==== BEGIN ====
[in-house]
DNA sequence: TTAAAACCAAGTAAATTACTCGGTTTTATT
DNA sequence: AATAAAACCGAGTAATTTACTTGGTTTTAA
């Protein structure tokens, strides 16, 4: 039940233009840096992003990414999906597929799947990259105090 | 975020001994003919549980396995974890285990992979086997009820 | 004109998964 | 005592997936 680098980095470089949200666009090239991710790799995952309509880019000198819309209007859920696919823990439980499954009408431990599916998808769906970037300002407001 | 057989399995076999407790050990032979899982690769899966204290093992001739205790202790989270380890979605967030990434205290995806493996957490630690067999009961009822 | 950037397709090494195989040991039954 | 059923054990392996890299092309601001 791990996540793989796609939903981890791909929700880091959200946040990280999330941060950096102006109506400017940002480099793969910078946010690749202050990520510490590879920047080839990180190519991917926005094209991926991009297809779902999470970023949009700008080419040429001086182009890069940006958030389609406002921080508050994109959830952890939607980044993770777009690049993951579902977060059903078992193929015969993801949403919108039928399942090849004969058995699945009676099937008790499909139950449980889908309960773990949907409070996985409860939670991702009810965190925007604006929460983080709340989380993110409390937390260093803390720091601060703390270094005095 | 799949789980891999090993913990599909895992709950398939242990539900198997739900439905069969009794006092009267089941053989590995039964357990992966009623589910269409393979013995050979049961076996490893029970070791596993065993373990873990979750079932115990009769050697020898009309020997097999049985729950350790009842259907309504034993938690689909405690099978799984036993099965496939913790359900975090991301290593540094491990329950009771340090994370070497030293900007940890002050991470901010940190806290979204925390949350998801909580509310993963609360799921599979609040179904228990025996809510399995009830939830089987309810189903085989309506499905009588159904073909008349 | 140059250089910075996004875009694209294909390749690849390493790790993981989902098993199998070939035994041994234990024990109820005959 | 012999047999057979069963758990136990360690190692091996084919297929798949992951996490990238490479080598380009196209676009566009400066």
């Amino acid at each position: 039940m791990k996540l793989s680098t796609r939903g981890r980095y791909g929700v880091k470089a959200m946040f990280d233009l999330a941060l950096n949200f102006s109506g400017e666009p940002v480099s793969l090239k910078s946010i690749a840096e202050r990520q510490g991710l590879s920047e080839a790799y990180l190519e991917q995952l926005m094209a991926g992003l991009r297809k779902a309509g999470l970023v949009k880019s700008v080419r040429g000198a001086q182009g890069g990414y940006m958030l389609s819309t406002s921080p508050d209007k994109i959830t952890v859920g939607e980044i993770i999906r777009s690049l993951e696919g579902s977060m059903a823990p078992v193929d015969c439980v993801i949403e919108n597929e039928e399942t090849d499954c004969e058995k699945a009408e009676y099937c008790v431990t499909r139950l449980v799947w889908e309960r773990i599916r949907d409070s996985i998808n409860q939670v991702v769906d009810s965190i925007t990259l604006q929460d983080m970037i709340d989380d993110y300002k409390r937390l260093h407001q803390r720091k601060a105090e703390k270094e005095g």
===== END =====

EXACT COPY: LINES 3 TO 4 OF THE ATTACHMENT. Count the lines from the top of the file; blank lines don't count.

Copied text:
DNA sequence: AATAAAACCGAGTAATTTACTTGGTTTTAA
């Protein structure tokens, strides 16, 4: 039940233009840096992003990414999906597929799947990259105090 | 975020001994003919549980396995974890285990992979086997009820 | 004109998964 | 005592997936 680098980095470089949200666009090239991710790799995952309509880019000198819309209007859920696919823990439980499954009408431990599916998808769906970037300002407001 | 057989399995076999407790050990032979899982690769899966204290093992001739205790202790989270380890979605967030990434205290995806493996957490630690067999009961009822 | 950037397709090494195989040991039954 | 059923054990392996890299092309601001 791990996540793989796609939903981890791909929700880091959200946040990280999330941060950096102006109506400017940002480099793969910078946010690749202050990520510490590879920047080839990180190519991917926005094209991926991009297809779902999470970023949009700008080419040429001086182009890069940006958030389609406002921080508050994109959830952890939607980044993770777009690049993951579902977060059903078992193929015969993801949403919108039928399942090849004969058995699945009676099937008790499909139950449980889908309960773990949907409070996985409860939670991702009810965190925007604006929460983080709340989380993110409390937390260093803390720091601060703390270094005095 | 799949789980891999090993913990599909895992709950398939242990539900198997739900439905069969009794006092009267089941053989590995039964357990992966009623589910269409393979013995050979049961076996490893029970070791596993065993373990873990979750079932115990009769050697020898009309020997097999049985729950350790009842259907309504034993938690689909405690099978799984036993099965496939913790359900975090991301290593540094491990329950009771340090994370070497030293900007940890002050991470901010940190806290979204925390949350998801909580509310993963609360799921599979609040179904228990025996809510399995009830939830089987309810189903085989309506499905009588159904073909008349 | 140059250089910075996004875009694209294909390749690849390493790790993981989902098993199998070939035994041994234990024990109820005959 | 012999047999057979069963758990136990360690190692091996084919297929798949992951996490990238490479080598380009196209676009566009400066």